“Sure.” I say, feeling a bit queasy, but not wanting to be marked as lame. I’ve done a few lines of cocaine with my dad before, but I got scared off the stuff when he offered me a needle. My dad treats my brother and I more like pals than children. Letting us drink cans of skunky beer, or skip school to get high. Sometimes he takes us to hang out at the biker's clubhouse, or out to the back forty to rip doughnuts on the gravel roads in his rusted pickup and blow-up tree stumps with fat, red sticks of dynamite. He’d been not much older than I was, practically a kid himself when he’d knocked my mom up, and I always got the sense that he just never really quite grew up. I’d declined the needle. I liked to party, but injecting drugs was for junkies. Between my schizo uncle, who’d crashed on our couch for a brief, but terrifying and chaotic period, and my friend’s dad, who was dying of Hep C thanks to his needle use, I’d seen enough junkies to know I didn’t want to become one. I couldn’t understand how he’d gone from snorting a few lines here and there, to injecting the shit. It was the first time it’d clicked for me just how bad his addiction was. I had watched with horror as he meticulously prepared the liquid and fastened the tourniquet but had left the room before he’d inserted the needle and pumped the drug into his arm. Later, I’d told him he was stupid for injecting drugs, and to never do that in front of me again. He’d looked embarrassed and ashamed and hadn’t mentioned or offered up any dope to me since.
“Come on. Let’s get the fuck outta here.”
Chris is incredulous. “Hey! What the hell? Now you’re going out? Thought we were staying in and watching a movie tonight?”
“Fuck you.” She snatches her purse from the floor beside the couch and motions to me to follow.
I rarely venture further into the city than the mall, which is on the city outskirts, nestled in the sprawling suburbs. The rural trailer park where I’ve spent most of my youth, is lit at night by ghoulish pools of amber cast by a few sodium arc street lamps scattered through the neighborhood, and the soft glow of television sets through the windows of mobile homes. If you walk a ways out, past the gap-toothed fence line and into the wheat covered farmers field, it’s so dark you can see every single star in the night sky, but you can’t even see your own hand in front of your face. I stare out the bus window and watch the city fly past, transfixed by the whir of colors, and the lights that illuminate the streets so brightly night could almost be mistaken for day.
Cynthia eyes my small, bony form with skepticism. “How old did you say you were?”
“Fourteen—well, fourteen and a half.” I add for good measure, before realizing how childish adding the half year makes me sound. I wish I’d just lied and said fifteen.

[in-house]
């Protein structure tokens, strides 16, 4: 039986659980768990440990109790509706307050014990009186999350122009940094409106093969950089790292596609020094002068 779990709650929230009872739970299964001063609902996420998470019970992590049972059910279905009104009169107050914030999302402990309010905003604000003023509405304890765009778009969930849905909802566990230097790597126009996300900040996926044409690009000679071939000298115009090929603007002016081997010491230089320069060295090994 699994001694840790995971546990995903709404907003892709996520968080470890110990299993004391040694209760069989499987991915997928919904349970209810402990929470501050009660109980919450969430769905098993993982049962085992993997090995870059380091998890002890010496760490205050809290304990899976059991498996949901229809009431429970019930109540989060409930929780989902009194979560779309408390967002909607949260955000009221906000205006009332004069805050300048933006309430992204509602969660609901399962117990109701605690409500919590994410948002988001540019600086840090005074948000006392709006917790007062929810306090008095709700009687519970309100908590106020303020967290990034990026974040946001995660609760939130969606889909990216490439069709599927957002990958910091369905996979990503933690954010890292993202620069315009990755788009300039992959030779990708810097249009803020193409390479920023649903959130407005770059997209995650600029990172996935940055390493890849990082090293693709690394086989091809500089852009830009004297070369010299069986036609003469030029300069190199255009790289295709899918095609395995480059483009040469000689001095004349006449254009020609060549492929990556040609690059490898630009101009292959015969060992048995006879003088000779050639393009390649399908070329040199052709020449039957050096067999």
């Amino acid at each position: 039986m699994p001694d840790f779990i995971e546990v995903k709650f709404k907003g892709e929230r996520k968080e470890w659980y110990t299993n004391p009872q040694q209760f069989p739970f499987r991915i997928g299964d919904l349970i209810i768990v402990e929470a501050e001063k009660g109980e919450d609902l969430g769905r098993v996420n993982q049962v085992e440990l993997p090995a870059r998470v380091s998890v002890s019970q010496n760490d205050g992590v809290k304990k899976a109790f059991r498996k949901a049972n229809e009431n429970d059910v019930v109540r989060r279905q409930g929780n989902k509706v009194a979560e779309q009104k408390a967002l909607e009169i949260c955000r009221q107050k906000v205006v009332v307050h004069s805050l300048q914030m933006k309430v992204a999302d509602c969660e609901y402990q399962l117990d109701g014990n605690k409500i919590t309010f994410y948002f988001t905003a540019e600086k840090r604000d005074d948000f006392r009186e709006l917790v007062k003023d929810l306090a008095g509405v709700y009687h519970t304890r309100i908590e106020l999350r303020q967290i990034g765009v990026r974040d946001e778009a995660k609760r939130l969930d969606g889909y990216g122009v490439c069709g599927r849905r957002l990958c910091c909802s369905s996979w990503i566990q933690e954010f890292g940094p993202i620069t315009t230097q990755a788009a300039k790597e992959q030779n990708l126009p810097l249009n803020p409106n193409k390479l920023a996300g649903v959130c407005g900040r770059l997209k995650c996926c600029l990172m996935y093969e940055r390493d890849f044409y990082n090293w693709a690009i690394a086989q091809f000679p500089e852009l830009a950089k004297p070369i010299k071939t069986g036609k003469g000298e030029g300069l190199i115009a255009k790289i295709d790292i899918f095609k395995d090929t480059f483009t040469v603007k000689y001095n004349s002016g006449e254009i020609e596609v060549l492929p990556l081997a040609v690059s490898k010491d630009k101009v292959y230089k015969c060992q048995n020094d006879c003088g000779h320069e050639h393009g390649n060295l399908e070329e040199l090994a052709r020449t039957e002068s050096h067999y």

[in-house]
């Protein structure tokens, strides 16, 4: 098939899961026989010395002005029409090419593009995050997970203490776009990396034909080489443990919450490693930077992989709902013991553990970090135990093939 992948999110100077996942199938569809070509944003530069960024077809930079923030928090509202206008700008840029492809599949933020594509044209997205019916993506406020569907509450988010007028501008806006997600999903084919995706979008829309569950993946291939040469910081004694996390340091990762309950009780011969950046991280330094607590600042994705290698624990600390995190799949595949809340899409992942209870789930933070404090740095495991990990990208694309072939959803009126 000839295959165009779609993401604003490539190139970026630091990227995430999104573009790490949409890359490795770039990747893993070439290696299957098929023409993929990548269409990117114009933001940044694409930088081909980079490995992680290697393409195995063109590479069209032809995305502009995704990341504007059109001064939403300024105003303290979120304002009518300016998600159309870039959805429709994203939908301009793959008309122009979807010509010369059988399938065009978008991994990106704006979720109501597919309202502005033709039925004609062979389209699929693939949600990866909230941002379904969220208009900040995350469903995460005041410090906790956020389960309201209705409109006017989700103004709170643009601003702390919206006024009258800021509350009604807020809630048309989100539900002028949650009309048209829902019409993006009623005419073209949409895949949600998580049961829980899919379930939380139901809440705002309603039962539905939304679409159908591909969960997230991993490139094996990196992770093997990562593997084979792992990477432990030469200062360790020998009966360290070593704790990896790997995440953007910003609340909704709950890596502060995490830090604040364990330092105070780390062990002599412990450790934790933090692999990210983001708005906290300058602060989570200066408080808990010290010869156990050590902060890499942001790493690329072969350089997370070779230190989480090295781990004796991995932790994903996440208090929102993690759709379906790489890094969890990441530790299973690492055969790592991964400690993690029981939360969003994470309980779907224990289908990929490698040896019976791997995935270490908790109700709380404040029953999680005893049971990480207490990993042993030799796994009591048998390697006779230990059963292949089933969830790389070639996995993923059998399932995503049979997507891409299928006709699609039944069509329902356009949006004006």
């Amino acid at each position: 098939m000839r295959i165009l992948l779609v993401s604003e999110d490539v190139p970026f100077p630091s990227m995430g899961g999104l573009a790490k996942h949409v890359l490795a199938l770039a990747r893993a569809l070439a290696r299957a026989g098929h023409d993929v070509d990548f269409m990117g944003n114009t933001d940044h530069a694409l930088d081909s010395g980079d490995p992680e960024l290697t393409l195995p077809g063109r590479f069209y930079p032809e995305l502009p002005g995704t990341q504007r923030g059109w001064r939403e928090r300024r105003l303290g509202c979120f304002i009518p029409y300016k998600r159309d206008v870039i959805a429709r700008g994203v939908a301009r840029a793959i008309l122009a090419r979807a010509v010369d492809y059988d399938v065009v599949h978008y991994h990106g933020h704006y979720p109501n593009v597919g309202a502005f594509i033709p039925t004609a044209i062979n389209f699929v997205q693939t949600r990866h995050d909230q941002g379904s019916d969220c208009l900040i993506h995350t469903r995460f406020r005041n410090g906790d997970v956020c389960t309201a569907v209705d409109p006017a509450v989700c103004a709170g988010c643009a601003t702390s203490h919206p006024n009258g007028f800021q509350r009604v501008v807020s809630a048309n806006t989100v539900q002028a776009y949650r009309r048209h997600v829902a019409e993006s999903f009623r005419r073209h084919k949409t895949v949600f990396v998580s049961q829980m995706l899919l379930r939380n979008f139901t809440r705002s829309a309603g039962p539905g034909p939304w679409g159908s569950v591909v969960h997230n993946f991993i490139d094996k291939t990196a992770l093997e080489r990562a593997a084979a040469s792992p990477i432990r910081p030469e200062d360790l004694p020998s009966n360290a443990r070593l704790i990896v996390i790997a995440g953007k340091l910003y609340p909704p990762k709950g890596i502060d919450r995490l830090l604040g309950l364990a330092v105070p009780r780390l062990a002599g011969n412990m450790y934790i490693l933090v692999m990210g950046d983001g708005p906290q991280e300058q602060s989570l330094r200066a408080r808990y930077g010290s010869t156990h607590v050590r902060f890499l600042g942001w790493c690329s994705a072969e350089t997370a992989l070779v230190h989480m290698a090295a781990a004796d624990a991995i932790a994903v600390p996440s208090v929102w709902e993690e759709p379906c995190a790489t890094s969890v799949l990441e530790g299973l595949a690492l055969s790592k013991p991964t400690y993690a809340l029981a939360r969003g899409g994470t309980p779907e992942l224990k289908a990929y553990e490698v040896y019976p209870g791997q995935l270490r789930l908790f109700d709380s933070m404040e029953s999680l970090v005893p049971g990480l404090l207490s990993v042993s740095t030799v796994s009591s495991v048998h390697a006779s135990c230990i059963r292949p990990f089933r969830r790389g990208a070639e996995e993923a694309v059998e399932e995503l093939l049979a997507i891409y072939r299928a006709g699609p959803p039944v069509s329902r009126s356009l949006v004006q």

She adjusts the collar on my scoop neck baby-t, pulling it down to expose my cleavage, then extracts some makeup from her bag and sets to work.
“There.” She surveys the results of her handiwork with admiration. “If anyone asks, you’re sixteen.”
The bus stops a few blocks off the main drag, and we hop off and make our way down a quiet side street and into an upscale neighborhood. The lights of the city fade behind us; high rises give way to the manicured lawns and sprawling estate homes that overlook the river valley.
Cynthia rings the front doorbell of a huge Mediterranean style home. A guy, who looks to be in his mid-twenties, dressed in athleisure wear, with slicked back hair and too much pomade, opens the door. Laughter and techno float out from the hall behind him. He doesn’t look all that excited to see us. “You know you’re always supposed to call first. What if Camilla was here?”
“You told me she was out of town.”
“Well, she is, but I thought you said you couldn’t come tonight?”
Cynthia gives the guy an air kiss, then breezes past him into the entryway. “Guess I changed my mind. I brought a friend. Hope you don’t mind?”
He looks me over and shifts uncomfortably. “I got some clients here. She cool?”
“Angelo, fuck. She’s with me, of course she’s fucking cool. Come on.” She tilts her head, motioning for me to follow her through the elaborate entryway and into the living room, where a handful of guys sit playing video games and shooting the shit. Various brands of cigarettes, a half empty bottle of whisky, and a bag of powder litter the marble coffee table. Some of the guys ignore our entrance, a couple look up and nod.
Angelo flops into a black leather armchair, the only remaining seating in the living room, leaving Cynthia and I both standing at the edge of the Persian carpet.
Cynthia crosses her arms over her chest. “Well, aren’t you going to introduce me?”
Angelo waves his hand at the group of guys with annoyance. “Cynthia, you already know Leo. This is Sam, Tony, Joe, and Marc.”
The last one, Marc, eyes me with interest, but addresses Angelo, like I’m not standing right there. “Who’s the little blonde?”
Angelo shrugs and looks to Cynthia.
Cynthia doesn’t bother to reply, instead she makes a beeline for the coffee table. “You like rye?” She waves the bottle of Canadian Club at me.